Accessibility & Translation

Levelling the playing field for students and taxpayers

Almost half of people under 30 now go into higher education and, for many, they do this by taking GCSEs, A Levels and then on to university. However, for some people, this route isn’t practical – perhaps they didn’t get the grades they needed, or were ill during their studies and couldn’t take exams, or maybe they came to the UK from abroad and don’t have the right qualifications to go to university.

Levelling the playing field for students and taxpayers

That’s where Access to Higher Education (HE) courses come in.

Access to HE courses (or Access courses as they are often called) are for people aged 19 or over, who wish to return to education to prepare for studying for a degree course. As well as being a valuable alternative route to university, learners can also apply for an Advanced Learning Loan to cover the cost of an Access courses, and, even better, Student Finance England will ‘write off’ any Advanced Learner Loan balances you owe for an Access course once you complete a relevant Higher Education course – this means you don’t have to repay it!

But these courses face unfair competition from universities who offer a rival but often more expensive type of course. In this blog, first published in Tes magazine, Tulay Rashid Grant (our curriculum director for HE, access to HE and adult vocational learning), explains more about the value of Access courses and the threat from universities.

Aaah summer. School and college have finished for another year, exams are done and dusted, and for many of us, the long summer break means some well-earned time off work. Thoughts turn to holidays and all that that entails, from what books to take to the beach, to what on earth to do with the kids for the next six weeks. It also marks the graduation celebrations season, where up and down the country, graduates have been donning robes and mortar boards to celebrate the end of their studies and (hopefully) the start of their careers.

As an FE college, you may think that WestKing would have little to do with graduations, but you’d be wrong. We are one of London’s largest providers of one-year Access to Higher Education Diploma courses – in subjects from Engineering to Midwifery to Business. These provide a valuable route into a fully-fledged degree course for hundreds of people of all ages every year. They help students develop key study skills, as well as including vocational modules that give them the grounding they need to cope well at the next levels. Access to HE Diplomas are widely accepted by universities and are equivalent to full level 3 qualifications that have UCAS tariff points. Indeed our courses serve Londoners from all boroughs, and our students are accepted to study at a broad range of universities across the UK, including those from the Russell Group.

Recently, we held our annual graduation celebration for our Access students. As the college’s Curriculum Director for Adult learning, I have met many of those who graduated this year and have been struck by the different paths that brought them to the college. For example, one student had been seriously ill when she was supposed to be taking her A Levels and had to drop-out of school, while another had come to the UK later in life and found that their educational qualifications from their home country weren’t sufficient to get them onto a degree course here. There are other tales I could tell, but the thread linking almost all of them is that the ‘traditional’ GCSEs-then-A Levels route into Higher Education was not open to them and an Access course was their only viable option.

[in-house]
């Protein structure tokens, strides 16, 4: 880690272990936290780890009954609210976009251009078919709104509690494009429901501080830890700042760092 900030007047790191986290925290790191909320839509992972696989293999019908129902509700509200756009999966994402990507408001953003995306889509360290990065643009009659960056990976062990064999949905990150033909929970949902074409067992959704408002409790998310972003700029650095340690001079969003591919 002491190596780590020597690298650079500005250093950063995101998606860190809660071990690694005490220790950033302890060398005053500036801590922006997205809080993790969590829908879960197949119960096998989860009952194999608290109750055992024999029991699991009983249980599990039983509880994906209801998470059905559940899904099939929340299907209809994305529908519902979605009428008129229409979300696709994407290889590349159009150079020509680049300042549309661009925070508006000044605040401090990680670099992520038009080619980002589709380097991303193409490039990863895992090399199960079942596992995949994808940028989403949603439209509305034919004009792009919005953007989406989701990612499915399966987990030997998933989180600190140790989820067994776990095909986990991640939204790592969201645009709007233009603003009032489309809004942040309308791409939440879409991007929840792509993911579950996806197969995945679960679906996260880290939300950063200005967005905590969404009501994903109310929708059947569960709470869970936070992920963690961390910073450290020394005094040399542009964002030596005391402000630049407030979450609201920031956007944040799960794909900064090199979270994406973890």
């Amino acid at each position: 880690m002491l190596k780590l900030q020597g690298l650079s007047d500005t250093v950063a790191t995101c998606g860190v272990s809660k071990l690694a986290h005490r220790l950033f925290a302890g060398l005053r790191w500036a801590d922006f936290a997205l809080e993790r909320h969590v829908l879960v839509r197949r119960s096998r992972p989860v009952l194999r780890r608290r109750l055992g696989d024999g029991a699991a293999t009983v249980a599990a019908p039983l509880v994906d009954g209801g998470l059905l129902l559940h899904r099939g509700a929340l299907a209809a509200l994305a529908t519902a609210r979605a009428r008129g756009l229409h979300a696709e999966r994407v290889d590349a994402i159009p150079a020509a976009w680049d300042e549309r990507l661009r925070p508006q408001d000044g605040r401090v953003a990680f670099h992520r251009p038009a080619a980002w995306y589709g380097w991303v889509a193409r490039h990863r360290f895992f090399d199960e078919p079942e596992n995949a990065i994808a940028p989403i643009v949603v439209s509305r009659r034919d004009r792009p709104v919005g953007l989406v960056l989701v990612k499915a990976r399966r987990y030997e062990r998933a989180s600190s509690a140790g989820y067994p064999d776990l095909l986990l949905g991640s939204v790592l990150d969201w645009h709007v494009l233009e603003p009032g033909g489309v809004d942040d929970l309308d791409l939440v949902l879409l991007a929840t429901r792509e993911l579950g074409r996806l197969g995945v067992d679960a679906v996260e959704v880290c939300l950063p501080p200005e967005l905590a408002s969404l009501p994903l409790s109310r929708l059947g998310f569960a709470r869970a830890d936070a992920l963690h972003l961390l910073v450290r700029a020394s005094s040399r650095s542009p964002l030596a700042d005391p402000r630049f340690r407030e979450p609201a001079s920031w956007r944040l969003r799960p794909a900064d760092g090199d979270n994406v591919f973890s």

By enabling more people to access a university degree course, Access courses run by FE colleges are therefore a vital piece in the educational jigsaw and have helped thousands of people from disadvantaged backgrounds to improve their social mobility. However, as the recent Augar Review highlights, they are under threat. Colleges are facing serious, and arguably unfair, competition from the better-funded university sector, which offers one-year “Foundation years” courses. These one-year courses typically cost the same as each year of a full degree – universities can charge up to the maximum tuition fee of £9,250.

By contrast, a college-run Access to HE course costs just £3,500 per year (learners can also take out an Advanced Learner Loan to cover the cost, which is wiped when they have completed their Foundation Degree). However, having benefited for years from being able to charge over £9,000 per student per year, universities have the financial muscle to out-compete FE colleges for these students… to the student’s financial detriment.

We have close and excellent relationships with many universities, including Middlesex University, London South Bank University and others, where staff and students from these universities visit the college to speak to our learners and support them with their transitioning to Higher Education. We consider ourselves partners of the university sector, but would love to see more Access students learning in FE’s supportive environment. As a result, we welcome the Augar Review’s recommendation, to withdraw student finance for the foundation years attached to degree courses, as this would level the playing field between FE and universities, as well as providing better value for money for students and taxpayers alike.

We would welcome the opportunity to work in partnership with universities to deliver Access to HE Diplomas, to even better prepare students for university. In working closely with universities we can ensure that we are preparing learners for their higher level programmes.

As another academic year ends and students and staff head-off for their summer breaks, let’s see if we can work together to enable even more people to achieve their dream of an affordable degree.


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